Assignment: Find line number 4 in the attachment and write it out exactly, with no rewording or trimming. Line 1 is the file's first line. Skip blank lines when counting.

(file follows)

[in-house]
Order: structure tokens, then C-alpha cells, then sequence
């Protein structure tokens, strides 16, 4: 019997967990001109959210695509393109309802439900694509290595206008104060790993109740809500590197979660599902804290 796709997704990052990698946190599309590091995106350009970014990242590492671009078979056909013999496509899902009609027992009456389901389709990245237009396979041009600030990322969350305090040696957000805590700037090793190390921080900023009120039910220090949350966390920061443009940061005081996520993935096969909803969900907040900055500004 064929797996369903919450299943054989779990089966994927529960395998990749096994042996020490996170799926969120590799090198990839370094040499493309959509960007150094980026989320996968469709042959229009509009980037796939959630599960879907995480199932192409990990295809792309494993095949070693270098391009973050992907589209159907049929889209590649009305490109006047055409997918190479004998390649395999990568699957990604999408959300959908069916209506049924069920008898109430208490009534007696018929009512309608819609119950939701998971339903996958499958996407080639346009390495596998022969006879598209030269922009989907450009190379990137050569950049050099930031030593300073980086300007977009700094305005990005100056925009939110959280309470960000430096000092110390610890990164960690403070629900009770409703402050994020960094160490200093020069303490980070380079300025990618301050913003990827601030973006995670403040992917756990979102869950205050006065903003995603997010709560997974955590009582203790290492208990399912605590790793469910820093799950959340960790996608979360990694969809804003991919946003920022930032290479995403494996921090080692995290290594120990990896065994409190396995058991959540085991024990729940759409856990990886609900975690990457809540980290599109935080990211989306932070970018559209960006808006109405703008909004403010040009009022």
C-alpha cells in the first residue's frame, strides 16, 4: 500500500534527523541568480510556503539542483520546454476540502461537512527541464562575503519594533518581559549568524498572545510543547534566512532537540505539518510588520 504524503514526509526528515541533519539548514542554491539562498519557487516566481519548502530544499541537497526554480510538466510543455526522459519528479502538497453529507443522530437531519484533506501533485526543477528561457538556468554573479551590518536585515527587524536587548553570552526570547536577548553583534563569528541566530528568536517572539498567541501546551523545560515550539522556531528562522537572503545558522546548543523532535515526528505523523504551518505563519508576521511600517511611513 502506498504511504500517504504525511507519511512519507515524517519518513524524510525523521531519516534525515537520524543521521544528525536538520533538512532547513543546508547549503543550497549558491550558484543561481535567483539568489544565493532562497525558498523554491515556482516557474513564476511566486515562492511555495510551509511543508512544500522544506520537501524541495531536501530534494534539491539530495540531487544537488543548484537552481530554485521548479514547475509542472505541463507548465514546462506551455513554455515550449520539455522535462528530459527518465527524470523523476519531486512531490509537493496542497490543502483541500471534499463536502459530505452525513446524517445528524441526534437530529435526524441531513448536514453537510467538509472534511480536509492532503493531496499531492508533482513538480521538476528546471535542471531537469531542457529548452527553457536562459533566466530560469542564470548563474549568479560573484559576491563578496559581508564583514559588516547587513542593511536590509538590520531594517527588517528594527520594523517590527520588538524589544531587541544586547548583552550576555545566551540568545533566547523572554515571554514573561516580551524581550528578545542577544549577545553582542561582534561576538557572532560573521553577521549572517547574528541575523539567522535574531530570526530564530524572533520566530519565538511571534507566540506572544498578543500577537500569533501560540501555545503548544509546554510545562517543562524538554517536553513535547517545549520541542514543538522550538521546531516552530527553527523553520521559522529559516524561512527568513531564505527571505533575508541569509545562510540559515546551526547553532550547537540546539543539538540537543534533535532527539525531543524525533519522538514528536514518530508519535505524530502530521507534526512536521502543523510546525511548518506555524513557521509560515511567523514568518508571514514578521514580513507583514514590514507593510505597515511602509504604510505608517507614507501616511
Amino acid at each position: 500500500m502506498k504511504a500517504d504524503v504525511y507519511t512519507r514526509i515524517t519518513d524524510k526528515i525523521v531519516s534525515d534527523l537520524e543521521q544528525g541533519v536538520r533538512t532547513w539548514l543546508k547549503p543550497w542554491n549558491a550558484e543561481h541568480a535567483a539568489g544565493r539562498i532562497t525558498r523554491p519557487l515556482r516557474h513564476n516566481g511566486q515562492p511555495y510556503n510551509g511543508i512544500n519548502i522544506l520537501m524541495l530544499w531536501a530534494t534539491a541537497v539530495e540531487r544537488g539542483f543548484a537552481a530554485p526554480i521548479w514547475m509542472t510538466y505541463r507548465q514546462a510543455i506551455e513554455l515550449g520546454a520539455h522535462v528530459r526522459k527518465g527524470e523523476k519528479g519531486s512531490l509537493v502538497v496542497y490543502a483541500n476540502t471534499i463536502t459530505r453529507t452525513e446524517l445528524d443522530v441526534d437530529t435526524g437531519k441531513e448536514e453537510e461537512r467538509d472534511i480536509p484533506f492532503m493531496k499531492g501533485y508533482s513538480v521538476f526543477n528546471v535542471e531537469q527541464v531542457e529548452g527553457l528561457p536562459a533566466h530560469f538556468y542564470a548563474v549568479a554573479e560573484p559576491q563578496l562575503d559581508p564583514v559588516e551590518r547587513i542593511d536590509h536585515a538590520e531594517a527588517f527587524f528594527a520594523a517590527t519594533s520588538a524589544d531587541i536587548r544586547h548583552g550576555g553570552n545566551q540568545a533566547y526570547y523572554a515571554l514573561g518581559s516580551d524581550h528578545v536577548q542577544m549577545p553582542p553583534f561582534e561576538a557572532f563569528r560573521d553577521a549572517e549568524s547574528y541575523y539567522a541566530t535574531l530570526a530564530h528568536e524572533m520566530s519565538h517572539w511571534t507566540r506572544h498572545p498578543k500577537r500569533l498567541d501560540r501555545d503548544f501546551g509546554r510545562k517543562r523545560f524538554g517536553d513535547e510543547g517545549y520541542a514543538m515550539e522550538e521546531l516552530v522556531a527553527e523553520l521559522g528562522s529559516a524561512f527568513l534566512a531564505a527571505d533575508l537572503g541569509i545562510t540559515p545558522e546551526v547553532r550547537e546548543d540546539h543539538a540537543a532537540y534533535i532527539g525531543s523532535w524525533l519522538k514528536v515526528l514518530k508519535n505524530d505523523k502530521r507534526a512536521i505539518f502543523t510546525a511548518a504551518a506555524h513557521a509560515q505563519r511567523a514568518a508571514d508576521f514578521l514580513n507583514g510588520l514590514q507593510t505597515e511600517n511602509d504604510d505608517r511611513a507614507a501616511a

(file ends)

C-alpha cells in the first residue's frame, strides 16, 4: 500500500534527523541568480510556503539542483520546454476540502461537512527541464562575503519594533518581559549568524498572545510543547534566512532537540505539518510588520 504524503514526509526528515541533519539548514542554491539562498519557487516566481519548502530544499541537497526554480510538466510543455526522459519528479502538497453529507443522530437531519484533506501533485526543477528561457538556468554573479551590518536585515527587524536587548553570552526570547536577548553583534563569528541566530528568536517572539498567541501546551523545560515550539522556531528562522537572503545558522546548543523532535515526528505523523504551518505563519508576521511600517511611513 502506498504511504500517504504525511507519511512519507515524517519518513524524510525523521531519516534525515537520524543521521544528525536538520533538512532547513543546508547549503543550497549558491550558484543561481535567483539568489544565493532562497525558498523554491515556482516557474513564476511566486515562492511555495510551509511543508512544500522544506520537501524541495531536501530534494534539491539530495540531487544537488543548484537552481530554485521548479514547475509542472505541463507548465514546462506551455513554455515550449520539455522535462528530459527518465527524470523523476519531486512531490509537493496542497490543502483541500471534499463536502459530505452525513446524517445528524441526534437530529435526524441531513448536514453537510467538509472534511480536509492532503493531496499531492508533482513538480521538476528546471535542471531537469531542457529548452527553457536562459533566466530560469542564470548563474549568479560573484559576491563578496559581508564583514559588516547587513542593511536590509538590520531594517527588517528594527520594523517590527520588538524589544531587541544586547548583552550576555545566551540568545533566547523572554515571554514573561516580551524581550528578545542577544549577545553582542561582534561576538557572532560573521553577521549572517547574528541575523539567522535574531530570526530564530524572533520566530519565538511571534507566540506572544498578543500577537500569533501560540501555545503548544509546554510545562517543562524538554517536553513535547517545549520541542514543538522550538521546531516552530527553527523553520521559522529559516524561512527568513531564505527571505533575508541569509545562510540559515546551526547553532550547537540546539543539538540537543534533535532527539525531543524525533519522538514528536514518530508519535505524530502530521507534526512536521502543523510546525511548518506555524513557521509560515511567523514568518508571514514578521514580513507583514514590514507593510505597515511602509504604510505608517507614507501616511